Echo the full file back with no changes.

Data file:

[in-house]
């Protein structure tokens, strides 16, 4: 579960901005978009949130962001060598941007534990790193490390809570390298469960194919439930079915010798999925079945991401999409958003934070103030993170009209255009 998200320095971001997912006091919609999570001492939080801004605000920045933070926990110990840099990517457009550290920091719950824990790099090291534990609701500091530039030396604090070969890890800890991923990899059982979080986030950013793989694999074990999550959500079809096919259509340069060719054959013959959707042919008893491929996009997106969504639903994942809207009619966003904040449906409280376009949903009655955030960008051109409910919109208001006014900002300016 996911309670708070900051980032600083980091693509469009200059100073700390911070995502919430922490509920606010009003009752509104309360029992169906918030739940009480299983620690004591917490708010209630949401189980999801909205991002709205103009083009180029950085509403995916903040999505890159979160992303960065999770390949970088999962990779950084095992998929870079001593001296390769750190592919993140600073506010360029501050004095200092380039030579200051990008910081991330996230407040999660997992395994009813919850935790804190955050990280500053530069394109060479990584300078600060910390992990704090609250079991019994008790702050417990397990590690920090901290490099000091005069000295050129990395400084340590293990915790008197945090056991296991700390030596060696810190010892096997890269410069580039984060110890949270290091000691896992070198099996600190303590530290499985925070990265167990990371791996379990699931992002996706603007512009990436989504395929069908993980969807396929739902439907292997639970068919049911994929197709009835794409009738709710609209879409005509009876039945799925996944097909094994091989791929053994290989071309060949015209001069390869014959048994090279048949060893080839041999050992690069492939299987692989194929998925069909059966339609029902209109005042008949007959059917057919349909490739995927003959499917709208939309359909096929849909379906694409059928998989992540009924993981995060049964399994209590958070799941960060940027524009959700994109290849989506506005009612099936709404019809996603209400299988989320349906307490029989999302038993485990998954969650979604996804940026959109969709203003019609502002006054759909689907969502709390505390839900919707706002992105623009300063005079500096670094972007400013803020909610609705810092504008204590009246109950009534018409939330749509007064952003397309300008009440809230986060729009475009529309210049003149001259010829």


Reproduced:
[in-house]
């Protein structure tokens, strides 16, 4: 579960901005978009949130962001060598941007534990790193490390809570390298469960194919439930079915010798999925079945991401999409958003934070103030993170009209255009 998200320095971001997912006091919609999570001492939080801004605000920045933070926990110990840099990517457009550290920091719950824990790099090291534990609701500091530039030396604090070969890890800890991923990899059982979080986030950013793989694999074990999550959500079809096919259509340069060719054959013959959707042919008893491929996009997106969504639903994942809207009619966003904040449906409280376009949903009655955030960008051109409910919109208001006014900002300016 996911309670708070900051980032600083980091693509469009200059100073700390911070995502919430922490509920606010009003009752509104309360029992169906918030739940009480299983620690004591917490708010209630949401189980999801909205991002709205103009083009180029950085509403995916903040999505890159979160992303960065999770390949970088999962990779950084095992998929870079001593001296390769750190592919993140600073506010360029501050004095200092380039030579200051990008910081991330996230407040999660997992395994009813919850935790804190955050990280500053530069394109060479990584300078600060910390992990704090609250079991019994008790702050417990397990590690920090901290490099000091005069000295050129990395400084340590293990915790008197945090056991296991700390030596060696810190010892096997890269410069580039984060110890949270290091000691896992070198099996600190303590530290499985925070990265167990990371791996379990699931992002996706603007512009990436989504395929069908993980969807396929739902439907292997639970068919049911994929197709009835794409009738709710609209879409005509009876039945799925996944097909094994091989791929053994290989071309060949015209001069390869014959048994090279048949060893080839041999050992690069492939299987692989194929998925069909059966339609029902209109005042008949007959059917057919349909490739995927003959499917709208939309359909096929849909379906694409059928998989992540009924993981995060049964399994209590958070799941960060940027524009959700994109290849989506506005009612099936709404019809996603209400299988989320349906307490029989999302038993485990998954969650979604996804940026959109969709203003019609502002006054759909689907969502709390505390839900919707706002992105623009300063005079500096670094972007400013803020909610609705810092504008204590009246109950009534018409939330749509007064952003397309300008009440809230986060729009475009529309210049003149001259010829």